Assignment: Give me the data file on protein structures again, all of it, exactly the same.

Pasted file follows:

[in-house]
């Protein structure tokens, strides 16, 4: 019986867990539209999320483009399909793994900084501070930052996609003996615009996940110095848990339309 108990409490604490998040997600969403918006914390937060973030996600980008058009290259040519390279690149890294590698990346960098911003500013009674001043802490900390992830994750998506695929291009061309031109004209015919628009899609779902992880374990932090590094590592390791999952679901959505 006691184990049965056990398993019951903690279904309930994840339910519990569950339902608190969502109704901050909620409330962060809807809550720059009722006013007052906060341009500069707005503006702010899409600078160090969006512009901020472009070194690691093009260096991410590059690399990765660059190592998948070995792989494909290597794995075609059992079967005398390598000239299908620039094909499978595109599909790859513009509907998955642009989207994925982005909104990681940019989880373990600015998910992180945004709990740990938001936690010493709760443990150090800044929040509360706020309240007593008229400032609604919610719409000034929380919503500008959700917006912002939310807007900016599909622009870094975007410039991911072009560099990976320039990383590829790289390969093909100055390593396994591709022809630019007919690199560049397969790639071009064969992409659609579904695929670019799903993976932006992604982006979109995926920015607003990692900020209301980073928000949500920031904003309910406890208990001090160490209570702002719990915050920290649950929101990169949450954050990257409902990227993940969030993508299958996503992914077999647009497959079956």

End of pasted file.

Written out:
[in-house]
């Protein structure tokens, strides 16, 4: 019986867990539209999320483009399909793994900084501070930052996609003996615009996940110095848990339309 108990409490604490998040997600969403918006914390937060973030996600980008058009290259040519390279690149890294590698990346960098911003500013009674001043802490900390992830994750998506695929291009061309031109004209015919628009899609779902992880374990932090590094590592390791999952679901959505 006691184990049965056990398993019951903690279904309930994840339910519990569950339902608190969502109704901050909620409330962060809807809550720059009722006013007052906060341009500069707005503006702010899409600078160090969006512009901020472009070194690691093009260096991410590059690399990765660059190592998948070995792989494909290597794995075609059992079967005398390598000239299908620039094909499978595109599909790859513009509907998955642009989207994925982005909104990681940019989880373990600015998910992180945004709990740990938001936690010493709760443990150090800044929040509360706020309240007593008229400032609604919610719409000034929380919503500008959700917006912002939310807007900016599909622009870094975007410039991911072009560099990976320039990383590829790289390969093909100055390593396994591709022809630019007919690199560049397969790639071009064969992409659609579904695929670019799903993976932006992604982006979109995926920015607003990692900020209301980073928000949500920031904003309910406890208990001090160490209570702002719990915050920290649950929101990169949450954050990257409902990227993940969030993508299958996503992914077999647009497959079956």